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Setting the stage when you put a home on the market to sell isn’t that different from a theatrical production. The goal is to establish an atmosphere, get the potential buyers or audience to relate to the space and leave a positive impression.

As in the theater, doing this the right way for a home sale takes some special preparation.

Natasha Salem, who has her own home staging business, Inspiring Spaces Staging and Design Services, knows this from personal experience. She recently put her home on the market. It took about three weeks of hard work to get the home ready to sell, Salem said. But because she paid attention to the tiniest of details, it only took three days to sell. “It’s a process, but it works.”

Salem stages houses that are empty and those that have families living in them. In the empty houses, she works on making them have “a feeling of home.” Those with families sometimes need a little less of that inhabited home feeling, not more.

In furnishing an empty home, Salem, who has worked in property management and interior design, strives to get away from the “showcase” gallery look, so she mixes old and new pieces. For instance, she has a vintage dining room table and a new couch. Salem framed up her own cityscape pictures from Italy, too. “It needs to have some history,” she said.

Salem doesn’t have a storage unit filled with furniture she uses for staging, she said. “I purchase as needed.” Sometimes, she fills up one house and when that sells, she moves it for use in another that is ready for the market.

Mary Lemon and her business partner, Shari Hamann, think accessories can make a big difference in staging a vacant house. Lemon had been staging homes and selling them as a real estate agent, but recently began devoting all of her time to staging with their business, Staged Right.

Over the years, they have accumulated lots of pieces they use in homes, keeping them in their garages, basements and a storage unit. They made a decision to focus on the main living areas and don’t use large pieces, such as beds and couches. “We usually stage with what we can manage to move ourselves,” Lemon said.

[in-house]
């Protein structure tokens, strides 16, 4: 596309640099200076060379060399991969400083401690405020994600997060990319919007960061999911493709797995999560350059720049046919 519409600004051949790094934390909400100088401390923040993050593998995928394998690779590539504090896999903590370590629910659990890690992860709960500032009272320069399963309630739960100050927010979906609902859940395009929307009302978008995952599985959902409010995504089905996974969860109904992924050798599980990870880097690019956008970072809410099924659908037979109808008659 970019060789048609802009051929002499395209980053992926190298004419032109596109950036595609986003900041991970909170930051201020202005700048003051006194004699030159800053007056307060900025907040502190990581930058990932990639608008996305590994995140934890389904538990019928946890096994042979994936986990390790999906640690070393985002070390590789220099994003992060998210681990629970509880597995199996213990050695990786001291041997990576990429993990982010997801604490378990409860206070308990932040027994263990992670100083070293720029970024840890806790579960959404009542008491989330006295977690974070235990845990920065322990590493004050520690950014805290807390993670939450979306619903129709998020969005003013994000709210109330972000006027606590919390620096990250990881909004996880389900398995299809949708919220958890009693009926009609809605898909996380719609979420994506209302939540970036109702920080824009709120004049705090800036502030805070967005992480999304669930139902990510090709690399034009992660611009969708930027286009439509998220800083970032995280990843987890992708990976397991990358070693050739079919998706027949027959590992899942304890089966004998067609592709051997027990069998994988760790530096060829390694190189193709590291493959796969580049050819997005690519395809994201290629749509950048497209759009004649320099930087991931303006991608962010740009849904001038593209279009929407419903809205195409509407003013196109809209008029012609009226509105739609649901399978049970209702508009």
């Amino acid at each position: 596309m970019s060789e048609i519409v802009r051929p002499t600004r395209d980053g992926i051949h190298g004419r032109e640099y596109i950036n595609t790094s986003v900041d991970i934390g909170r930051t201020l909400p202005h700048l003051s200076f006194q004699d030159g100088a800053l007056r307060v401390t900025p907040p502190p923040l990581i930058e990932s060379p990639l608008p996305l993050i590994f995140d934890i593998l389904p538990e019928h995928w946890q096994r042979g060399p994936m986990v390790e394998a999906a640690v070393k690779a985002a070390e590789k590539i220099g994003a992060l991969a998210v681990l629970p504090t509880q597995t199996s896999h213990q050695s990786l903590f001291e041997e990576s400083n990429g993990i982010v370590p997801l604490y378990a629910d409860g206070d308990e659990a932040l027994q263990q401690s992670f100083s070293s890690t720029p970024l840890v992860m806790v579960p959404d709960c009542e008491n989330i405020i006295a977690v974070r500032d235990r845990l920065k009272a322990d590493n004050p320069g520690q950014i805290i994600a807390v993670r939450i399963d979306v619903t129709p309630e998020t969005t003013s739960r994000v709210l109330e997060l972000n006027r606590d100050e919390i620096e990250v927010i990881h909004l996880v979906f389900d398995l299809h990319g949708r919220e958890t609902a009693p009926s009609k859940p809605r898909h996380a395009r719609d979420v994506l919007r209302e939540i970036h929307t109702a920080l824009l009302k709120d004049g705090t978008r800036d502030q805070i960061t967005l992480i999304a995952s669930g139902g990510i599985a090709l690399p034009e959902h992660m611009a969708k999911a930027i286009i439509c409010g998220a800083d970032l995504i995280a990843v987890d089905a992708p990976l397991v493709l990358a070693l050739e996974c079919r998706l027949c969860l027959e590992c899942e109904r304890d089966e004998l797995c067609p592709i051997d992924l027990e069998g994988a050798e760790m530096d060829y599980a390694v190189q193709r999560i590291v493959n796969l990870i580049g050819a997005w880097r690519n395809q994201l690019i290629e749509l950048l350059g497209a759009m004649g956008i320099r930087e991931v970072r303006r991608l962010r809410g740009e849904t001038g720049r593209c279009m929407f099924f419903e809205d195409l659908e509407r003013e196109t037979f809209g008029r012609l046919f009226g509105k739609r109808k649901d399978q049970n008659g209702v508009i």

Generally, Lemon will stage the front door/entrance area, living room, dining room, kitchen and baths. “If there is a problem area in the house that needs attention, we do that, too.”

They pick up items at garage sales and in home decor sections of stores, such as Target and Home Goods. Right now, business is plentiful -- they have three homes staged and just emptied three more.

Salem said staging a home with people living in it takes a different approach. She will ask them questions about their style, then explain that getting a house “sale” ready as soon as possible will benefit them in the long run.

Both Lemon and Salem named clutter as the No. 1 problem facing most people selling their home. “Less is more,” Lemon said. Clean your closets. Clear out the pantry.

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Salem suggested parents even keep their kids’ toys in a plastic tote while the house is being shown, then taking the tote with them when they leave the house for a showing.

They also said a clean house is very important to buyers. “Use a little elbow grease,“ said Salem.

And just as the HGTV shows preach, take down most of your family photos. “You need buyers to picture themselves in the house,” Salem said.

Television shows, such as “House Hunters” and “Love It or List It,” can give homeowners some idea of what to do to get ready to sell. Lemon said even she watches them for ideas on how to repurpose a piece of furniture she wants to recycle and use for staging.

Another important factor is making sure the space photographs well. “Everyone looks online first,” said Salem.

Adding pops of color and pattern with accessories can help brighten a drab space, she said. Pillows can make a difference and so does good lighting.

Costs vary for home staging, depending on how much is done by the professionals. Most will do a consultation or walk through, offering advice and tips for under $100. The cost goes up if you are asking them to supply all of the furniture for an empty house. Lemon said an entire home may run from $350 to $600, depending on size, and that is for a three-month contract.

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Reach the writer at 402-473-7214 or kmoore@journalstar.com. On Twitter @LJSkcmoore.

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